"From the Ridge Trail" 9x12, oil - contact Michael
One of the benefits I claim for painting from life is that you learn to see, to really see. The mere act of comparing what you're putting down on canvas (or paper) to that what's before you opens up your eyes.
I'm sure you've all heard this before. But you may not have heard that there's a downside to painting from life - it's in seeing too much.
If you use a viewfinder, you may think you've avoided that problem by narrowing down your field of view. Not so. No matter how small a field you select, no matter how microscopically you zoom in, there is still the danger of seeing too much. Many of my less-experienced students will latch onto some rocky cliff and try to reproduce every cleft and crack. Or they'll focus on a grassy sward and try to get the exact patterning of grass blades, weed stalks and stray fallen twigs. Most of these students are advanced enough to tell you they know the point of painting isn't to make a photograph. But yet they're doing exactly just that. So what's going on?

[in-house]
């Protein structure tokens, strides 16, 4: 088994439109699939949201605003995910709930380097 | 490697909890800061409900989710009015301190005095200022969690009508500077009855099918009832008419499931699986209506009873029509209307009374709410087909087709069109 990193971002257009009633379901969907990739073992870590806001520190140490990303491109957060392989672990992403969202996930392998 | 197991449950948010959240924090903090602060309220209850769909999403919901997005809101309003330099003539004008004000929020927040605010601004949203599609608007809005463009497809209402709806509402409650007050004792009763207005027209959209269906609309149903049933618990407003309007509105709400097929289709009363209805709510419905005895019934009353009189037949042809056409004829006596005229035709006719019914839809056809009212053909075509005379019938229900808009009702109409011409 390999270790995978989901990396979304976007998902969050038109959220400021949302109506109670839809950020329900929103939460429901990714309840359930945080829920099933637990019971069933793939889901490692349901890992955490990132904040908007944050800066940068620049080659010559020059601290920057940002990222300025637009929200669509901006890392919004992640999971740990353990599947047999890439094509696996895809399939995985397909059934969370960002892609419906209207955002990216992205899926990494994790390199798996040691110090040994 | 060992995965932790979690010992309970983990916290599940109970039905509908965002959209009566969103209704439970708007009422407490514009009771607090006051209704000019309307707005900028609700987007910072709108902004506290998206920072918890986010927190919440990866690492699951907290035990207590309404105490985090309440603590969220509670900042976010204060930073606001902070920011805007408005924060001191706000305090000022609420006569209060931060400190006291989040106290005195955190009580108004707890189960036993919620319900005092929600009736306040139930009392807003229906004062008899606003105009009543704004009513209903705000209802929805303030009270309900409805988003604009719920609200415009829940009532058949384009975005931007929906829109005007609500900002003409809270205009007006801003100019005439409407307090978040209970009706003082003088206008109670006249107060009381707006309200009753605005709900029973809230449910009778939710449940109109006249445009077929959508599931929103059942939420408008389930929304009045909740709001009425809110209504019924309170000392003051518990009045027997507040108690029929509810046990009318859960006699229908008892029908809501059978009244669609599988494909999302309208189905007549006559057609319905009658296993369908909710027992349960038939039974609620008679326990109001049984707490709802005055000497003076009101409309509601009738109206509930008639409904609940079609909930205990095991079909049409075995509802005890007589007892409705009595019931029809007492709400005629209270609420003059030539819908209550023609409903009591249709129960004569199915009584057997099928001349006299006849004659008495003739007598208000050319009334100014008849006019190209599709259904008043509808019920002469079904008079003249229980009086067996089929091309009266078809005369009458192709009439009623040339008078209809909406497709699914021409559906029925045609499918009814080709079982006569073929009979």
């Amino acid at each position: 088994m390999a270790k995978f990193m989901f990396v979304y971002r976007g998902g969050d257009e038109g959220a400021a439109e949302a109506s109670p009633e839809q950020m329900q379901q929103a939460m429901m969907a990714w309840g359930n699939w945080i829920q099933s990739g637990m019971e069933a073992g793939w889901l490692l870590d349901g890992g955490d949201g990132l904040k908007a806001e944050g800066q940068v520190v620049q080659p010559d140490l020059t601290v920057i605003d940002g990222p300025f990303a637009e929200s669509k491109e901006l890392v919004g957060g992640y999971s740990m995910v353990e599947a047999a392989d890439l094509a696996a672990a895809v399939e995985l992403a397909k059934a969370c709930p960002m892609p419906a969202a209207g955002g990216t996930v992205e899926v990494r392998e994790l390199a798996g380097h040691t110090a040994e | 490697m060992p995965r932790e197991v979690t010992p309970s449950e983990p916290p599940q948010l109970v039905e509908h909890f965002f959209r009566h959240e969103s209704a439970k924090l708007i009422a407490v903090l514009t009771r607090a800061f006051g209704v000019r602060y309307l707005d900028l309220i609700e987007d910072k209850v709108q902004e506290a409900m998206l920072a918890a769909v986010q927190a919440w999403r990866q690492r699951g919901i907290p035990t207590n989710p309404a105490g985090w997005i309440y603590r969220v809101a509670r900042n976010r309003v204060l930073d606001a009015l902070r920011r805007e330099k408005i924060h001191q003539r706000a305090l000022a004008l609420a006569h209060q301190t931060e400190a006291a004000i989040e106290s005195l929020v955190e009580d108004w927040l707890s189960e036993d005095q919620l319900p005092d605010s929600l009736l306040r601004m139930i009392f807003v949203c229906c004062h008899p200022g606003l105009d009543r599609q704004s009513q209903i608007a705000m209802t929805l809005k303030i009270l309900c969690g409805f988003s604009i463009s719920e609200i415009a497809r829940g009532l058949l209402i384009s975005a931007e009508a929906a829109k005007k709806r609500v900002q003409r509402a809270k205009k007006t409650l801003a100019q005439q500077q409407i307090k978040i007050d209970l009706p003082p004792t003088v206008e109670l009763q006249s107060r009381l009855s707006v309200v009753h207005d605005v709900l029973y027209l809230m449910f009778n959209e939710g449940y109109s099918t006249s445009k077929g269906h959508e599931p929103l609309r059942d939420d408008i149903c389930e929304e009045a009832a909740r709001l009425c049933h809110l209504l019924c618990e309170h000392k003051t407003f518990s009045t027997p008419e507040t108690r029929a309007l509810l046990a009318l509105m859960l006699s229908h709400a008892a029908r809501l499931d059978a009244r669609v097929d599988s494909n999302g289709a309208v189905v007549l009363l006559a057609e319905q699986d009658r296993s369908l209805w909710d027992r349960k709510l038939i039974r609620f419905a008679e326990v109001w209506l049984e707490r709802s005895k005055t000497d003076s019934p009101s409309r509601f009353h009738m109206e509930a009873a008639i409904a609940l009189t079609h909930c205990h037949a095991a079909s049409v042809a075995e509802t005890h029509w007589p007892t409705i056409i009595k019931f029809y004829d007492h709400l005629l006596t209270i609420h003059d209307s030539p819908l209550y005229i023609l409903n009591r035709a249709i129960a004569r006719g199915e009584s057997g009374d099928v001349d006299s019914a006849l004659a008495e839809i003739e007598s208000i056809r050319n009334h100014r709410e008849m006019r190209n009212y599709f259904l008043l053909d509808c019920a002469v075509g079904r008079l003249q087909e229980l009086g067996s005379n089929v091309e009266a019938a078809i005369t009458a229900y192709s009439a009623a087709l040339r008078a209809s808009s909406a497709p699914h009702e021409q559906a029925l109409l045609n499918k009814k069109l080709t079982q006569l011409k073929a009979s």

It's our natural attraction to the beauty of subtle color and value shifts and the things that demonstrate these shifts. Anytime we get lost in the cracks or in the grassy sward, it's because we've been seduced by the scene's lesser elements. It's important to stick with the big picture - the large shapes, the large contrasts in color and value - and to only suggest everything else. Blurring line, softening edges, introducing a hint of the subtle treasures, will help.
In the painting above, there was a lot of interesting stuff going on in both the shadowed plane of the big rock and in the foreground. But the clouds were moving in and I was running out of time, so I was forced to leave some things unsaid. I think the painting works better because of it.